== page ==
11:30 Label-Free Separation of Cells by Rolling on Patterned Receptors
Rohit Karnik, Ph.D., Assistant Professor, Mechanical Engineering, Massachusetts Institute of Technology
Rapid separation of cells with minimal modification is highly desirable for retaining cell viability and phenotype for applications in therapeutics and diagnostics. Current techniques for cell separation often involve labeling, washing, or other invasive steps that have the potential to alter the cell phenotype. We are exploring a new biomimetic method to separate cells based on cell rolling, which is a physiological phenomenon that plays a role in recruitment of cells from the blood stream. Cell rolling involves transient formation and dissociation of bonds between the cell and the endothelium, and is exhibited by mammalian cells including leukocytes, stem cells, and some cancer cells. We have discovered that combining cell rolling with asymmetric receptor patterning enables control of the trajectories of the rolling cells in a microfluidic device. It opens the possibility for label-free cell separation where a stream of cells could be separated and collected in a continuous-flow manner in a simple device with minimal to no sample processing. In this talk, I will present our work on controlling cell rolling and developing a microfluidic device for separation of cells. Future development of this technology may lead to simple, label-free methods for separation of stem cells, cancer cells, neutrophils, and other blood cells for therapeutic and diagnostic applications.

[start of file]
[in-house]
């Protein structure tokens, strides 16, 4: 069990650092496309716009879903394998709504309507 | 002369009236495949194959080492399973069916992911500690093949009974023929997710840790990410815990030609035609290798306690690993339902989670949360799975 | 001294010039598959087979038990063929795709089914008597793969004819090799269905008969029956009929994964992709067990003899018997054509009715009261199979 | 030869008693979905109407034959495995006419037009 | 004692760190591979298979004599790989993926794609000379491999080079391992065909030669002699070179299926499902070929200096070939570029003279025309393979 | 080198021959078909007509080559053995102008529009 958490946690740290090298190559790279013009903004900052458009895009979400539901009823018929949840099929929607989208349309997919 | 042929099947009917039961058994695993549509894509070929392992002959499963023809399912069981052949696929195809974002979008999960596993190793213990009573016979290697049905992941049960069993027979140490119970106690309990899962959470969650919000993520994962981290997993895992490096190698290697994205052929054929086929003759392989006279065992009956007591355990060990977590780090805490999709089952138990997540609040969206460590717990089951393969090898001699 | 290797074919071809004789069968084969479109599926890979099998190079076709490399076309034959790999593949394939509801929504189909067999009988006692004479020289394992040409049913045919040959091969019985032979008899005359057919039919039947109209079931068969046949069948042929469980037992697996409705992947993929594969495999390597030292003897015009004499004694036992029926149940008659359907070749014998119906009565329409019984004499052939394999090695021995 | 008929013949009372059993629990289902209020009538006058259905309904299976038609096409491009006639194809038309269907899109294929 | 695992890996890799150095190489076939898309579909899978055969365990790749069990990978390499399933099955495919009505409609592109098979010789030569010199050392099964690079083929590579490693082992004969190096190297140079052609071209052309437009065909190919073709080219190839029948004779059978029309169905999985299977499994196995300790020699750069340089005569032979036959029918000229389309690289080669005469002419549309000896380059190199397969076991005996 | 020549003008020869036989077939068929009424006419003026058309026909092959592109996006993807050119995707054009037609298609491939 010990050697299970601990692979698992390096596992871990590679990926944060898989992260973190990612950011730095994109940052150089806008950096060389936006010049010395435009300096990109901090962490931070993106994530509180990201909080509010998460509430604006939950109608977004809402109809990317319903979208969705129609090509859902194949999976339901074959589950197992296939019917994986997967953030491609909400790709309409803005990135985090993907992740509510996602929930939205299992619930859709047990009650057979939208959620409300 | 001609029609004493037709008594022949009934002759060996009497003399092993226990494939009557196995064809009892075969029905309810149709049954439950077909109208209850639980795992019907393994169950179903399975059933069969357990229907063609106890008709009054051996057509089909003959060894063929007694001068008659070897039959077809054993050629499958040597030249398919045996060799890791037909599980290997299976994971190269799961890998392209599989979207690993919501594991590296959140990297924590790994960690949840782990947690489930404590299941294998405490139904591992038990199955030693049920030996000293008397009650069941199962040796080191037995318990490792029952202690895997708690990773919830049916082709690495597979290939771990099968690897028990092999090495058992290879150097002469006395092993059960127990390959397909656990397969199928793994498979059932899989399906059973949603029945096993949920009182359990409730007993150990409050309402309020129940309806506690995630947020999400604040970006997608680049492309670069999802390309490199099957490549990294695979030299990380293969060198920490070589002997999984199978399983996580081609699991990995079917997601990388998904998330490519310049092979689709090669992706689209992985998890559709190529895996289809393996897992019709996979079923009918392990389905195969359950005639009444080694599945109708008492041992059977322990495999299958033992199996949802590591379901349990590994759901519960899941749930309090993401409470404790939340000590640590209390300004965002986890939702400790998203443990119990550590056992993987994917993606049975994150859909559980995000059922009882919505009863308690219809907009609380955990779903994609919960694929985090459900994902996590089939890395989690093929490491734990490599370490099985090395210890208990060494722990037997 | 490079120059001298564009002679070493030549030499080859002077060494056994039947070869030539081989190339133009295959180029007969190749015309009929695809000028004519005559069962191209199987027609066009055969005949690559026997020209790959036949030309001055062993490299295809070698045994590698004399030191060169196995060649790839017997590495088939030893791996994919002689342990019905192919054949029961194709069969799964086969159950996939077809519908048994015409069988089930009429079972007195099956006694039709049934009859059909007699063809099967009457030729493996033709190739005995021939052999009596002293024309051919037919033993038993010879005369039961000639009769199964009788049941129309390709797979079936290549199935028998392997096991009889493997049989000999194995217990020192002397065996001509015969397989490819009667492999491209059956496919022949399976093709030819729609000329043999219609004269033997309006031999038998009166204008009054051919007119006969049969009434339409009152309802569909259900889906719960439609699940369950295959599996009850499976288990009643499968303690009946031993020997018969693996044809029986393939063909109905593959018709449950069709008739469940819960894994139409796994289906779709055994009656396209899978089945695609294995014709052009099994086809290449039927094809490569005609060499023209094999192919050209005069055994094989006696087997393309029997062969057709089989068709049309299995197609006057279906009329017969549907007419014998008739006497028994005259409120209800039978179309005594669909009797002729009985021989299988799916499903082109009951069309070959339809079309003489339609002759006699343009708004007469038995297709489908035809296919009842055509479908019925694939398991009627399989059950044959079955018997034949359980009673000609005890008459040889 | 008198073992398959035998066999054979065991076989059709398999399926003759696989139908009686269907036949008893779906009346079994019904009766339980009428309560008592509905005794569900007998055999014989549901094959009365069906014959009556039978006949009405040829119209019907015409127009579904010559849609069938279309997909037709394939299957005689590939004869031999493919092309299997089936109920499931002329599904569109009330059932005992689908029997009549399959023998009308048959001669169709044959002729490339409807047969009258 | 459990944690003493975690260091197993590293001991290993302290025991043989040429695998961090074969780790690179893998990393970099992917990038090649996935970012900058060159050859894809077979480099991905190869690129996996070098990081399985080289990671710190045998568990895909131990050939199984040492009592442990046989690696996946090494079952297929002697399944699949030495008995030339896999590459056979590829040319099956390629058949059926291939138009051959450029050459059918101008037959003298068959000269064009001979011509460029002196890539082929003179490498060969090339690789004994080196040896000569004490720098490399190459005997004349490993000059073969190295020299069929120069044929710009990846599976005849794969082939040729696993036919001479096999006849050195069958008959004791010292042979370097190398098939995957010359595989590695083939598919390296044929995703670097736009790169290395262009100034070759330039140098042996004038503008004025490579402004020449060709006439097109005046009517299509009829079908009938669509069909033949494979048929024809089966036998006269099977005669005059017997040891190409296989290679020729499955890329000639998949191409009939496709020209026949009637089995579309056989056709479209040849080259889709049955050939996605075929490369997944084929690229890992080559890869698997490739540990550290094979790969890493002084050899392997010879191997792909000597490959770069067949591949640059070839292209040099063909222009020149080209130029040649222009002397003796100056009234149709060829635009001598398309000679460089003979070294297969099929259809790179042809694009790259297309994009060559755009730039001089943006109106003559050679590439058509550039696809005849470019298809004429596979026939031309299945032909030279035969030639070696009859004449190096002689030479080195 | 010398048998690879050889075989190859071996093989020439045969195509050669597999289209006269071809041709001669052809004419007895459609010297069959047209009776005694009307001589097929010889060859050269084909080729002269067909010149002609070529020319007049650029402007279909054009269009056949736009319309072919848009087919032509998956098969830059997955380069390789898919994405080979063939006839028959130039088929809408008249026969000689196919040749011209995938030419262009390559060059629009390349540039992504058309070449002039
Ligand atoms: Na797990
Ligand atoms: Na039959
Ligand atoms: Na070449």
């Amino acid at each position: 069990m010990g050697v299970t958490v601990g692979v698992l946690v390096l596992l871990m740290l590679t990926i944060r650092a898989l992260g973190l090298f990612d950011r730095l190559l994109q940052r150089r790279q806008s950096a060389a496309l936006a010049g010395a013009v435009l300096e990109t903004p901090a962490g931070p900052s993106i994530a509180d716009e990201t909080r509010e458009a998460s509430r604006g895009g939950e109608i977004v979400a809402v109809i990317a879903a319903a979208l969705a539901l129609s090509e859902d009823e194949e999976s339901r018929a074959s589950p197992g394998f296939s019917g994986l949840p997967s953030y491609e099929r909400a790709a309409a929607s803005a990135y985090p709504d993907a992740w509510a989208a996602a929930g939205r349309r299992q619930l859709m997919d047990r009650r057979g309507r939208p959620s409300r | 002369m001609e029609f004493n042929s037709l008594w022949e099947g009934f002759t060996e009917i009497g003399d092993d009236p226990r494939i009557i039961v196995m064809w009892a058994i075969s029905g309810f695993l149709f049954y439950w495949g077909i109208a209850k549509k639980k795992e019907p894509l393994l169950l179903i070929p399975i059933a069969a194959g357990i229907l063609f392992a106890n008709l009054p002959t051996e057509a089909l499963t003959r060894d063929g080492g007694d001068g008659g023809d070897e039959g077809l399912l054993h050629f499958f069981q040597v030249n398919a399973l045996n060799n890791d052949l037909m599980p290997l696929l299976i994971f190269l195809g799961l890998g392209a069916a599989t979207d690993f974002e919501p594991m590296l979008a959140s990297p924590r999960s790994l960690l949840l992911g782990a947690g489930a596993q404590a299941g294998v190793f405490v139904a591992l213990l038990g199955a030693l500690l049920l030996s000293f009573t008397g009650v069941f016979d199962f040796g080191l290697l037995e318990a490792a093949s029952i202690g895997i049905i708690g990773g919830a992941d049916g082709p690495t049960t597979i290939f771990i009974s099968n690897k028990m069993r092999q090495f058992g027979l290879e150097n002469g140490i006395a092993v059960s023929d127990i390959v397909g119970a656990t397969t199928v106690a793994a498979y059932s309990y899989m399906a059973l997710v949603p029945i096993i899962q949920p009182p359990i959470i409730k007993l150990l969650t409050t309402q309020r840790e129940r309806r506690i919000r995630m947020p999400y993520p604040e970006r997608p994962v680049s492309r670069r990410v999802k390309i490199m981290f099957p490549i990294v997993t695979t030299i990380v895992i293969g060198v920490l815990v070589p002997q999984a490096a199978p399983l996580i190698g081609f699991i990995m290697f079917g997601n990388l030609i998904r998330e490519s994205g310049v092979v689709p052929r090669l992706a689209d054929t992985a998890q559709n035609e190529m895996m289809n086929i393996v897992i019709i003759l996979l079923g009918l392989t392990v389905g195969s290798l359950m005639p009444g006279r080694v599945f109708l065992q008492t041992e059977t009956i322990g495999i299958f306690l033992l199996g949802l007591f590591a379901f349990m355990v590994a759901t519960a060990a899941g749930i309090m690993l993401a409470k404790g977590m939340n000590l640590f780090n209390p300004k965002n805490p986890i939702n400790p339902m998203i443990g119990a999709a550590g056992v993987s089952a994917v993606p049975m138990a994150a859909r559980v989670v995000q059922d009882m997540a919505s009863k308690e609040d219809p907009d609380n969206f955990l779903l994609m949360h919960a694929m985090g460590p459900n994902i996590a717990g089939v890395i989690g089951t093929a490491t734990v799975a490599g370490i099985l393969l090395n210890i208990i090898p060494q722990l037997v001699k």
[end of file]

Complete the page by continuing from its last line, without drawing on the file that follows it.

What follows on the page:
12:00pm End of The Bioprocessing Summit
For sponsorship information, please contact:
Suzanne Carroll, Manager, Business Development
Cambridge Healthtech Institute
Phone: 781-972- 5452
250 First Avenue Suite 300Needham, MA 02494P: 781.972.5400F: 781.972.5425E: email@example.com